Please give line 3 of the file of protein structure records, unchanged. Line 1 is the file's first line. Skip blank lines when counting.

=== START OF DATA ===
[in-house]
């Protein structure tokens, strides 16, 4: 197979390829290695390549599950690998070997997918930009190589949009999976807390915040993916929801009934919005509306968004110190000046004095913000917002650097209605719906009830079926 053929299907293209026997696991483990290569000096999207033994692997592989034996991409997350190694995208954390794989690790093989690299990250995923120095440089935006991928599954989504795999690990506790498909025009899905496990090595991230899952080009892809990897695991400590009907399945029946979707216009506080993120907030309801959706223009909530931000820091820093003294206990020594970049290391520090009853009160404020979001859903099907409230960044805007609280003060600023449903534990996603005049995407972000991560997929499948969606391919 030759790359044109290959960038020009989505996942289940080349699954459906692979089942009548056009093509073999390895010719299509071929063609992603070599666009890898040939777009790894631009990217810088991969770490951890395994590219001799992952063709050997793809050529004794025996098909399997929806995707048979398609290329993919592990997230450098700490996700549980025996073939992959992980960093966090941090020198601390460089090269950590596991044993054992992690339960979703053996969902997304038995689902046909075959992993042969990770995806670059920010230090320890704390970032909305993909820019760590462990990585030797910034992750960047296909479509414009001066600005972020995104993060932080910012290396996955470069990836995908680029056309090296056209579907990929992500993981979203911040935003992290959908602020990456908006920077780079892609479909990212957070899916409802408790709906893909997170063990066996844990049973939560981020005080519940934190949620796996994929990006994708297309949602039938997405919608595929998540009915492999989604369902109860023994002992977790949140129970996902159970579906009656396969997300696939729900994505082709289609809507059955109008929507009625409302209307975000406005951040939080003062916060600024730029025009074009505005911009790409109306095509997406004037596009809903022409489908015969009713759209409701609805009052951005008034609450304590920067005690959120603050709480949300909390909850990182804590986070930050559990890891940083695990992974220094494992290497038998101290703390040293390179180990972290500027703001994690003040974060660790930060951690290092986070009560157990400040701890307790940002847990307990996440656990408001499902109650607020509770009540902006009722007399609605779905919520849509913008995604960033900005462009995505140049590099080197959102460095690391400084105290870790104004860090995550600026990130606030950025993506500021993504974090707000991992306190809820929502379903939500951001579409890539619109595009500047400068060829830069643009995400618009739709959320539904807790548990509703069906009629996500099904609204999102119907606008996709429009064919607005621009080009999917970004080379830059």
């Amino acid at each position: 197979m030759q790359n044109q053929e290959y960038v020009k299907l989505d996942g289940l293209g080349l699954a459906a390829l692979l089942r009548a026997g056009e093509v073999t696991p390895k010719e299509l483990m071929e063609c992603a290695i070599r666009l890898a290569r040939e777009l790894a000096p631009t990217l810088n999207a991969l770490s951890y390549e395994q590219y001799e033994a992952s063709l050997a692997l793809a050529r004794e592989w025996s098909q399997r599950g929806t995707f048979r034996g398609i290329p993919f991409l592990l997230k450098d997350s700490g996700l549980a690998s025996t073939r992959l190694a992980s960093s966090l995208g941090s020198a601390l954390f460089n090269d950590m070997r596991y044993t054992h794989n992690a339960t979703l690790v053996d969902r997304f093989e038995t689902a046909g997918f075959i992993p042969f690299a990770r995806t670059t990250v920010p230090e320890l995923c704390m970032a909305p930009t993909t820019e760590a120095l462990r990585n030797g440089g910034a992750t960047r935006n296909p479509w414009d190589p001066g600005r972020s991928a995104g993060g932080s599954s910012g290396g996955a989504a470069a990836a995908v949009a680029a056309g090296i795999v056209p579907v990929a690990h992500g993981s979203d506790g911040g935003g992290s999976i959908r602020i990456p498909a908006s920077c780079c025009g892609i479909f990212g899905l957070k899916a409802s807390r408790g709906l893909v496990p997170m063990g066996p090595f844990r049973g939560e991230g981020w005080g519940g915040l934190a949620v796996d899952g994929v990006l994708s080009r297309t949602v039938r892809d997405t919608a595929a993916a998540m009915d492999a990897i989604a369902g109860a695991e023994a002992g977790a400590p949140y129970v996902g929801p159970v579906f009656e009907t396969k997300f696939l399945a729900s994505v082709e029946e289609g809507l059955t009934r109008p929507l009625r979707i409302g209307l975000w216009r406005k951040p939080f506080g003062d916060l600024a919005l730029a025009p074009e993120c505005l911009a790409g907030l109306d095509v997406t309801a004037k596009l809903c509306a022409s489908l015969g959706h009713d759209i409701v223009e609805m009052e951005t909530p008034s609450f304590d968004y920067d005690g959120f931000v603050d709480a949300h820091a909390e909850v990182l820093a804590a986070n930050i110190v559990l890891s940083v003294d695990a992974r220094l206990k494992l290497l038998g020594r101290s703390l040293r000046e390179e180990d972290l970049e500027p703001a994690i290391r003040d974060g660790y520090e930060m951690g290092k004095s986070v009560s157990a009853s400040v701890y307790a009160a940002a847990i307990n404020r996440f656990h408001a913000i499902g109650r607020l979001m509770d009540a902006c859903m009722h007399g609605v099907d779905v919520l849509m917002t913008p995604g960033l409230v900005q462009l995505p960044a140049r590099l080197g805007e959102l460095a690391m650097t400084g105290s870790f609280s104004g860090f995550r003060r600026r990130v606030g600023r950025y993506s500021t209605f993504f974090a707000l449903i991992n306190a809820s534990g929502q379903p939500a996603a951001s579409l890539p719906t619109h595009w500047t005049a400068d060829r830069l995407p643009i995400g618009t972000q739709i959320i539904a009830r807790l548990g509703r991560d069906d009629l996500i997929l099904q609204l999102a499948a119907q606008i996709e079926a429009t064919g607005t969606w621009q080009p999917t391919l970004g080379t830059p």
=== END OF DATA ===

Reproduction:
């Amino acid at each position: 197979m030759q790359n044109q053929e290959y960038v020009k299907l989505d996942g289940l293209g080349l699954a459906a390829l692979l089942r009548a026997g056009e093509v073999t696991p390895k010719e299509l483990m071929e063609c992603a290695i070599r666009l890898a290569r040939e777009l790894a000096p631009t990217l810088n999207a991969l770490s951890y390549e395994q590219y001799e033994a992952s063709l050997a692997l793809a050529r004794e592989w025996s098909q399997r599950g929806t995707f048979r034996g398609i290329p993919f991409l592990l997230k450098d997350s700490g996700l549980a690998s025996t073939r992959l190694a992980s960093s966090l995208g941090s020198a601390l954390f460089n090269d950590m070997r596991y044993t054992h794989n992690a339960t979703l690790v053996d969902r997304f093989e038995t689902a046909g997918f075959i992993p042969f690299a990770r995806t670059t990250v920010p230090e320890l995923c704390m970032a909305p930009t993909t820019e760590a120095l462990r990585n030797g440089g910034a992750t960047r935006n296909p479509w414009d190589p001066g600005r972020s991928a995104g993060g932080s599954s910012g290396g996955a989504a470069a990836a995908v949009a680029a056309g090296i795999v056209p579907v990929a690990h992500g993981s979203d506790g911040g935003g992290s999976i959908r602020i990456p498909a908006s920077c780079c025009g892609i479909f990212g899905l957070k899916a409802s807390r408790g709906l893909v496990p997170m063990g066996p090595f844990r049973g939560e991230g981020w005080g519940g915040l934190a949620v796996d899952g994929v990006l994708s080009r297309t949602v039938r892809d997405t919608a595929a993916a998540m009915d492999a990897i989604a369902g109860a695991e023994a002992g977790a400590p949140y129970v996902g929801p159970v579906f009656e009907t396969k997300f696939l399945a729900s994505v082709e029946e289609g809507l059955t009934r109008p929507l009625r979707i409302g209307l975000w216009r406005k951040p939080f506080g003062d916060l600024a919005l730029a025009p074009e993120c505005l911009a790409g907030l109306d095509v997406t309801a004037k596009l809903c509306a022409s489908l015969g959706h009713d759209i409701v223009e609805m009052e951005t909530p008034s609450f304590d968004y920067d005690g959120f931000v603050d709480a949300h820091a909390e909850v990182l820093a804590a986070n930050i110190v559990l890891s940083v003294d695990a992974r220094l206990k494992l290497l038998g020594r101290s703390l040293r000046e390179e180990d972290l970049e500027p703001a994690i290391r003040d974060g660790y520090e930060m951690g290092k004095s986070v009560s157990a009853s400040v701890y307790a009160a940002a847990i307990n404020r996440f656990h408001a913000i499902g109650r607020l979001m509770d009540a902006c859903m009722h007399g609605v099907d779905v919520l849509m917002t913008p995604g960033l409230v900005q462009l995505p960044a140049r590099l080197g805007e959102l460095a690391m650097t400084g105290s870790f609280s104004g860090f995550r003060r600026r990130v606030g600023r950025y993506s500021t209605f993504f974090a707000l449903i991992n306190a809820s534990g929502q379903p939500a996603a951001s579409l890539p719906t619109h595009w500047t005049a400068d060829r830069l995407p643009i995400g618009t972000q739709i959320i539904a009830r807790l548990g509703r991560d069906d009629l996500i997929l099904q609204l999102a499948a119907q606008i996709e079926a429009t064919g607005t969606w621009q080009p999917t391919l970004g080379t830059p």